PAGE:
I already had plans to meet some people in Oxford on Saturday (what prompted our trip), so Stephen got up and left a bit early (just before 10) with the luggage to get us settled in the B&B and then off to do his own thing while I met my friends. I met up with the rest of the London group at Paddington Station for the train ride to Oxford. We thought we'd be smart and catch the 11:03 train instead of the 11:21 and get there early, but no this one turned out to be the slow train and got us there a little late. Not quite sure how that worked, but we had a really nice conversation on the way. Once there, we met up with the other group members, had a fantastic lunch in one of the University parks and did a bit of shopping in the main shopping district. So much fun!
Afterwords, I met back up with Stephen for a quick cup of tea, before heading up to the <a href="http://www.answers.com/topic/wolvercote">Wolvercote Cemetary</a> for the obligatory pilgrimage to Tolkien's grave.
Then, Stephen thought he knew of another Tolkien landmark not too far away that our friend Branson might like to have a rubbing of. Unfortunately it was located over someone's garage. So no rubbing, but a picture instead. Not quite as nice, but we figured the locals didn't want us climbing up their garage. *grin*
From there we were both quite hungry and it was off to The Eagle and Child, otherwise known as <a href="http://www.tc.umn.edu/~d-lena/BirdnBab.html">The Bird and Baby</a> for dinner, a few pints and deep discussion in honor of the inklings.
Understandably, we were there rather late and headed directly back to the Bed and Breakfast for a good night's sleep before embarking on the next day's adventures.
While the B&B suited us for our nocturnal needs, it was in something of a state of disrepair and haphazardness. After a quick glance in the kitchen, we decided that our health might be better suited to breakfast elsewhere. Fortunately, cafes are quite easy to come by in Oxford and after a very satisfying, but not overly large meal, we were on our way to the Botanical Gardens.
While the beds weren't in full bloom, they were amazingly beautiful. So many different kinds of plants layed out in really accessable and pleasing arrangements. And the gardens are HUGE!! We also ended up finding another Tolkien landmark. . .his favorite tree in Oxford, an enormous pinus negra. We spent a good two and a half hours wandering through the various gardens and greenhouses, saw some really funky plants and in general just enjoyed the beautiful spring morning.
After the gardens we headed towards the Pitt Rivers Museum, walking through the Science quads including a bit building that has been the subject of some animal rights protests recently. I'd never seen an injunction against protestors before, but there it was posted <i>very clearly</i>. Despite that, I'm still amazed at the variety and quality of architecture in the city.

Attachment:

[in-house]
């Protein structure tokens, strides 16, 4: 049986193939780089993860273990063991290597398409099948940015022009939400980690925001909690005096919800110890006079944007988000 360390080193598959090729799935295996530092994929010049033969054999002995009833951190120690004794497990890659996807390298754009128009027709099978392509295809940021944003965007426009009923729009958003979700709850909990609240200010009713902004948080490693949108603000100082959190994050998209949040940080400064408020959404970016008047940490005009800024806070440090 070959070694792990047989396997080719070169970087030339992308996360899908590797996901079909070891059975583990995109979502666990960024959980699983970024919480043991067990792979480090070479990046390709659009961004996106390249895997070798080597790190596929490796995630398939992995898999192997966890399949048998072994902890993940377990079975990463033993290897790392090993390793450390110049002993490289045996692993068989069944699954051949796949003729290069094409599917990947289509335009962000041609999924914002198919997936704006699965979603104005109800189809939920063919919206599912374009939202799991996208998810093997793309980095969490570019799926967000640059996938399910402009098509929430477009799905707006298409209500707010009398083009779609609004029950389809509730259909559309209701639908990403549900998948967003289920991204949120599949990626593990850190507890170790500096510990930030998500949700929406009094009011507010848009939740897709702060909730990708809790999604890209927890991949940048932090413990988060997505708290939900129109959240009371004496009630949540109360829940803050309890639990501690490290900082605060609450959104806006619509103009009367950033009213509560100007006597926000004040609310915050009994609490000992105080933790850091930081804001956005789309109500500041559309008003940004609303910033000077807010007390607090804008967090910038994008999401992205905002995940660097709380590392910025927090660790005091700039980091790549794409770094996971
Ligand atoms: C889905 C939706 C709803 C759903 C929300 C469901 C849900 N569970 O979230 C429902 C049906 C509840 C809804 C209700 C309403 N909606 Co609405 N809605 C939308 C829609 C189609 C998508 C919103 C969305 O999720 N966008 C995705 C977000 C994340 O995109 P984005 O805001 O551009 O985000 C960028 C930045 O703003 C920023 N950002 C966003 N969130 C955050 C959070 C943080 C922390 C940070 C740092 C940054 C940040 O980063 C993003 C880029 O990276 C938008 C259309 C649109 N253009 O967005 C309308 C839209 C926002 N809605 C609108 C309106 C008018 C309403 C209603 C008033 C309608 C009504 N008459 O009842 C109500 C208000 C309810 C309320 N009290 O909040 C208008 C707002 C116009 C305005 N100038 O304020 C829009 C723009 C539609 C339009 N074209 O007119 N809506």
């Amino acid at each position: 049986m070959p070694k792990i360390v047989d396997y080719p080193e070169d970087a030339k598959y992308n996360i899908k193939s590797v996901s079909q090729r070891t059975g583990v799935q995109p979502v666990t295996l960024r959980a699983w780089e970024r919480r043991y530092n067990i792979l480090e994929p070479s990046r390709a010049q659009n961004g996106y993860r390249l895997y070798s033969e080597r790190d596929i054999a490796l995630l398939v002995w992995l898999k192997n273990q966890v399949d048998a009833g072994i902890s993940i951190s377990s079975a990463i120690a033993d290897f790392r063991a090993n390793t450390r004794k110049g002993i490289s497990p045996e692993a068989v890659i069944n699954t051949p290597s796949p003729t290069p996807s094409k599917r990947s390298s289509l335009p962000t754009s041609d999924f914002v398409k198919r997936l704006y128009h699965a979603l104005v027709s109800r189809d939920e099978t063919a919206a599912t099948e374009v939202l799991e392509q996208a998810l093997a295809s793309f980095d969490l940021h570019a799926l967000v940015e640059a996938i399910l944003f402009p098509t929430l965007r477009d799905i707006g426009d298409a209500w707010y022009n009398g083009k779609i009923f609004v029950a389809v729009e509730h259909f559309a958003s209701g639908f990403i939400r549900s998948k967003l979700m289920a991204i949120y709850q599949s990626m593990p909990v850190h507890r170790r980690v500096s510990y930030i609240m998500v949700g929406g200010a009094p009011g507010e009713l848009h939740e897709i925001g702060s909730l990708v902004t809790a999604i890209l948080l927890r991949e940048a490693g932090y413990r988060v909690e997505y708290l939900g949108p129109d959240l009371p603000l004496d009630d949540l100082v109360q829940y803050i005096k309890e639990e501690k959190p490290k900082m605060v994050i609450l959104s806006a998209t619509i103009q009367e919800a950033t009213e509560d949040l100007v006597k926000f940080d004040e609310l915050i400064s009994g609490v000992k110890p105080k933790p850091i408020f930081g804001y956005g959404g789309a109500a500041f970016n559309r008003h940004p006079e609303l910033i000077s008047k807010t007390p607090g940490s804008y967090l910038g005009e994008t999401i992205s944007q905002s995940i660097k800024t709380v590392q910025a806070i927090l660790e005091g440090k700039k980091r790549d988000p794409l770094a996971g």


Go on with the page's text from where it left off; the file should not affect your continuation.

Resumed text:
<a href="http://www.prm.ox.ac.uk/">The Pitt Rivers</a> was, in a word, CROWDED. I have never seen a museum with so much random stuff in it in my life. They only had one floor open and I barely got through half of it! You name it, they have it on display. Musical instruments, models of boats, houses, temples, looms, cloth, sculptures, full size canoes and other miscellanious boats. Everything and anything was either mentioned or shown in one case or another. Since only the one floor was open they were letting visitors use the audio guides for free. Even if they hadn't I would have rented one, as I wouldn't have been able to really see any of it properly.
It only took about two hours for us to go on information overload and decide that our bellies were feeling a bit neglected and headed off to catch lunch at Cleo, a crapery that was really tasty. They had a special going where if you bought one savory crepe, you got one chocolate for free as dessert. Definitely couldn't pass that up, and it turned out to be the best food we've had since coming to the UK. I had the lamb buckwheat crepe with an onion and mint sauce, Stephen had a chicken buckwheat crepe with calvados and cream sauce. MMMMMMM. The chocolate crepes, weren't just drizzled with chocolate syrup, oh no, the chef had melted very high quality milk and white chocolate and drizzled THAT over the crepes instead. I was in culinary heaven to be sure.
After such a heavy dinner we headed over to the Spire of <a href="http://www.university-church.ox.ac.uk/church/history.htm">St. Mary's church</a> to get views of the city.
By this time, it was getting rather late in the day, and the sun decided to retire behind rain clouds for the rest of the day. So we took a leisurely walk through <a href="http://www.cwrl.utexas.edu/~bump/oxford/aj/christchurch.htm">Christ Church meadow</a> back to the B&B to collect our suitcase and then a bus to the Oxford rail station to come back to London.
I'm still in awe of the sheer beauty and elegance Oxford exudes from every stone. Maybe it's all the churches or the narrow streets and hidden alley ways. Maybe it's the pervasive presence of the University. Whatever it is, I highly recommend it to anyone wanting a day (or two) trip out of London or a summer study program. Kind of makes me wish that I had been able to do the <a href="http://www.ou.edu/honors/oxford/main.htm">Honors at Oxford</a> as well.
Needless to say, it was *exactly* what Stephen and I needed to get us rejuvenated for the week(s) to come.